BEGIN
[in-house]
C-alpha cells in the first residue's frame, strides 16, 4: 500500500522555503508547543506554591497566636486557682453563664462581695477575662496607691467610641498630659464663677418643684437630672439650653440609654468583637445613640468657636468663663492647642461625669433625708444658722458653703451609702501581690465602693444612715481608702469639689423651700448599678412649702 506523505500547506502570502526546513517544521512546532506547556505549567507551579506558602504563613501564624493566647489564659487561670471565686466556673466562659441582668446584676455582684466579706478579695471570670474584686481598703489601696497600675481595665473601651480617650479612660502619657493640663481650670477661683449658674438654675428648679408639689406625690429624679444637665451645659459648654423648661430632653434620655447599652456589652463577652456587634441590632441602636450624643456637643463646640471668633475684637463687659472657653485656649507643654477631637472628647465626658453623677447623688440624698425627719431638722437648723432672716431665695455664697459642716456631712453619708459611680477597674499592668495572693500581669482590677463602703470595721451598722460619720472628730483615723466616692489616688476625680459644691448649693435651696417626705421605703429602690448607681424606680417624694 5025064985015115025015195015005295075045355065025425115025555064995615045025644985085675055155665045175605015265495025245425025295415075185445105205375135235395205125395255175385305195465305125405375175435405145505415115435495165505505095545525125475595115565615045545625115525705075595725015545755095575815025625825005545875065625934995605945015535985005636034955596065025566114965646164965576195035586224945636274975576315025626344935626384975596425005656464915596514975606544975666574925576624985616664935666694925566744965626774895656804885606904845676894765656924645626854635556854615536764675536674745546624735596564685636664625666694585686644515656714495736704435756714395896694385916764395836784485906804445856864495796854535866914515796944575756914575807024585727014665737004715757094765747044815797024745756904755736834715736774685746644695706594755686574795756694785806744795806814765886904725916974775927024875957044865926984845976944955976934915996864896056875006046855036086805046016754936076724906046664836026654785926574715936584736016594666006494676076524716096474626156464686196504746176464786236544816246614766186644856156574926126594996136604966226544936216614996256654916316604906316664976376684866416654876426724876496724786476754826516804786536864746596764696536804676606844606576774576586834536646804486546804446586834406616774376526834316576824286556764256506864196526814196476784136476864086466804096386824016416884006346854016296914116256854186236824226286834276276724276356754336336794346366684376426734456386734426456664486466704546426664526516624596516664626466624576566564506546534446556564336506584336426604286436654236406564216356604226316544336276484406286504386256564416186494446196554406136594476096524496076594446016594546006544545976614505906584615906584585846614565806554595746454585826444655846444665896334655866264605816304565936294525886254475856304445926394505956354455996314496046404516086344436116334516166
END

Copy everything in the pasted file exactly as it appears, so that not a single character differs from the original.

[in-house]
C-alpha cells in the first residue's frame, strides 16, 4: 500500500522555503508547543506554591497566636486557682453563664462581695477575662496607691467610641498630659464663677418643684437630672439650653440609654468583637445613640468657636468663663492647642461625669433625708444658722458653703451609702501581690465602693444612715481608702469639689423651700448599678412649702 506523505500547506502570502526546513517544521512546532506547556505549567507551579506558602504563613501564624493566647489564659487561670471565686466556673466562659441582668446584676455582684466579706478579695471570670474584686481598703489601696497600675481595665473601651480617650479612660502619657493640663481650670477661683449658674438654675428648679408639689406625690429624679444637665451645659459648654423648661430632653434620655447599652456589652463577652456587634441590632441602636450624643456637643463646640471668633475684637463687659472657653485656649507643654477631637472628647465626658453623677447623688440624698425627719431638722437648723432672716431665695455664697459642716456631712453619708459611680477597674499592668495572693500581669482590677463602703470595721451598722460619720472628730483615723466616692489616688476625680459644691448649693435651696417626705421605703429602690448607681424606680417624694 5025064985015115025015195015005295075045355065025425115025555064995615045025644985085675055155665045175605015265495025245425025295415075185445105205375135235395205125395255175385305195465305125405375175435405145505415115435495165505505095545525125475595115565615045545625115525705075595725015545755095575815025625825005545875065625934995605945015535985005636034955596065025566114965646164965576195035586224945636274975576315025626344935626384975596425005656464915596514975606544975666574925576624985616664935666694925566744965626774895656804885606904845676894765656924645626854635556854615536764675536674745546624735596564685636664625666694585686644515656714495736704435756714395896694385916764395836784485906804445856864495796854535866914515796944575756914575807024585727014665737004715757094765747044815797024745756904755736834715736774685746644695706594755686574795756694785806744795806814765886904725916974775927024875957044865926984845976944955976934915996864896056875006046855036086805046016754936076724906046664836026654785926574715936584736016594666006494676076524716096474626156464686196504746176464786236544816246614766186644856156574926126594996136604966226544936216614996256654916316604906316664976376684866416654876426724876496724786476754826516804786536864746596764696536804676606844606576774576586834536646804486546804446586834406616774376526834316576824286556764256506864196526814196476784136476864086466804096386824016416884006346854016296914116256854186236824226286834276276724276356754336336794346366684376426734456386734426456664486466704546426664526516624596516664626466624576566564506546534446556564336506584336426604286436654236406564216356604226316544336276484406286504386256564416186494446196554406136594476096524496076594446016594546006544545976614505906584615906584585846614565806554595746454585826444655846444665896334655866264605816304565936294525886254475856304445926394505956354455996314496046404516086344436116334516166